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EMSA Binding Reaction Components - Troubleshooting start point - Lightshift Chemiluminescent EMSA (Pierce) (Apr/08/2008 )

Shortly ago I started working with the non-radioactive EMSA kit from Pierce. I was successful with getting the control reactions that came with the kit to produce the expected shifts but when it comes to working with my own probes, I have some questions. Namely, I've tried binding with my own probes (one of which theorectically would produce a shift for sure) but instead, all lanes that I ran had detectable but non-shifted bands.

I suspect this has to do with the binding step. Thus far I've been following values recommended by protocol: 1x binding buffer, 50 ng/ul (in 20 ul) Poly(dI-dC), 20 fmol biotin labelled probes.

1) How much protein is usually used for binding? I used about 4 ug of crude nuclear extract (isolated using the Schreiber method) I think this is more than enough.

2) The kit lists optional binding components: Glycerol, NP-40, KCl, MgCl2, EDTA > According to the protocol, these ''have effects on determining the shift'' but how? Trying all possible combinations seem a little unrealistic especially since I don't know in what amounts. Any recommendations?

3) Since this is a non-radioactive kit, probes are labelled with biotin. I used the Pierce 3' labeling kit and was successful with getting a signal when I blotted the labelled probes to membrane. My question is, will biotin labeling interfere with protein interactions with the probe and is it general practice to label both ss oligo for a given probe before annealing. At the moment, my annealing step consists of heating the probes to Tm for 30 min and letting it cool to RT but is there a way to check for sucessful annealing?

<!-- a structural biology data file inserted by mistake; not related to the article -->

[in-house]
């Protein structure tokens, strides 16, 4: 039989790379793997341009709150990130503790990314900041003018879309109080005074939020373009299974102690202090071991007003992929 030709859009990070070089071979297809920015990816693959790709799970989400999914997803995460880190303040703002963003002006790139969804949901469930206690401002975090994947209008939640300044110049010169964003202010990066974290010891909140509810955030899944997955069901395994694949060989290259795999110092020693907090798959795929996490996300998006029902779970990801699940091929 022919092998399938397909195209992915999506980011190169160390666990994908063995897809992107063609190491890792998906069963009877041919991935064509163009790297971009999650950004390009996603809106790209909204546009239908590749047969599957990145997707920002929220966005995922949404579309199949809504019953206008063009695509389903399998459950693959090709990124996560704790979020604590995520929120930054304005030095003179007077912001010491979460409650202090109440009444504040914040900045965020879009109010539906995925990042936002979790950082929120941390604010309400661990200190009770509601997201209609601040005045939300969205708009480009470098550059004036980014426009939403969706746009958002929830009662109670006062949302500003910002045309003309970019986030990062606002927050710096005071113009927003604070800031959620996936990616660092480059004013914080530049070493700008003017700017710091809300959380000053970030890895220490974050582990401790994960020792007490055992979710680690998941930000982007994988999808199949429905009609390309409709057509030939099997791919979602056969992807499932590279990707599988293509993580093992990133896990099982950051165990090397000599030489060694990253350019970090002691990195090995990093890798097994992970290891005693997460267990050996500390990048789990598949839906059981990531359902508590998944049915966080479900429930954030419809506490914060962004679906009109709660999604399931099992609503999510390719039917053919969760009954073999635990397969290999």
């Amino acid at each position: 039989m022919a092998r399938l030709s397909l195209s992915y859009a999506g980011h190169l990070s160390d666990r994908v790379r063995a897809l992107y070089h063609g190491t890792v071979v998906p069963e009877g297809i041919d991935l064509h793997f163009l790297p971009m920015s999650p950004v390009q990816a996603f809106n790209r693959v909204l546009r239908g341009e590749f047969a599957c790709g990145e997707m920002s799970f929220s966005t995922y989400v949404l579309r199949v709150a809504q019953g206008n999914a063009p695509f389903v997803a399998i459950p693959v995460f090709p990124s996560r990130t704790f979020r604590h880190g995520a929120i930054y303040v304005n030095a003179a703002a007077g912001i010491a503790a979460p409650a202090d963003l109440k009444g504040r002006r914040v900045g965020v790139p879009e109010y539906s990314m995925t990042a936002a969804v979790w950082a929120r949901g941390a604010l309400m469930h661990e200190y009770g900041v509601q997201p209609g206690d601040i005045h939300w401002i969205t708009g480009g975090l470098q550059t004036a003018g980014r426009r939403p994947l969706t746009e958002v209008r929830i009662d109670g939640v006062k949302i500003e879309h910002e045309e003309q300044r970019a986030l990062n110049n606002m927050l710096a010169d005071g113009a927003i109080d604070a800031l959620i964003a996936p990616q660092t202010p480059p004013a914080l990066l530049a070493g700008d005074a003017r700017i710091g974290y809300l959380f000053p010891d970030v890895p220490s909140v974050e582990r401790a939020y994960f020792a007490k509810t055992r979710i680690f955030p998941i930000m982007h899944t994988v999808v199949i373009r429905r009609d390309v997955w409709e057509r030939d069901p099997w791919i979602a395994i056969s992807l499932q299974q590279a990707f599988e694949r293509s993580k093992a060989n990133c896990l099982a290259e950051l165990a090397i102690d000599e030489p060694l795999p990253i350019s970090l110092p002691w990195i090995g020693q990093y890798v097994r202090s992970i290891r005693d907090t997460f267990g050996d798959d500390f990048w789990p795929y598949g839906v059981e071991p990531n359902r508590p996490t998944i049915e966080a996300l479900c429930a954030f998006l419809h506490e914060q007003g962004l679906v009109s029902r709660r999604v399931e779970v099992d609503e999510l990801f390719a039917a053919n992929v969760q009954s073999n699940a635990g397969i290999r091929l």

Any advice would be appreciated! THX รถ)


You don't say what is in the "binding buffer" but the usual approach is to start with conditions as similar as possible to the native protein/DNA binding conditions. This would certainly include some amount of both KCl and Mg++ (probably no EDTA). Glycerol might help with protein stability. Read about the normal cell salt concentrations of your cell strain of choice.

I would be annealing the oligos by heating to higher than Tm, probably 95C or so. 30 minutes is way too long, you need only a few seconds. You can cool them by heating a beaker of water and putting the tube into it, letting the water cool on the bench.

The biotin could interfere with binding, depending on how close the biotin is to the DNA binding site. Usually biotin is added with a long linker to minimize steric effects. Usually only one oligo need be labeled.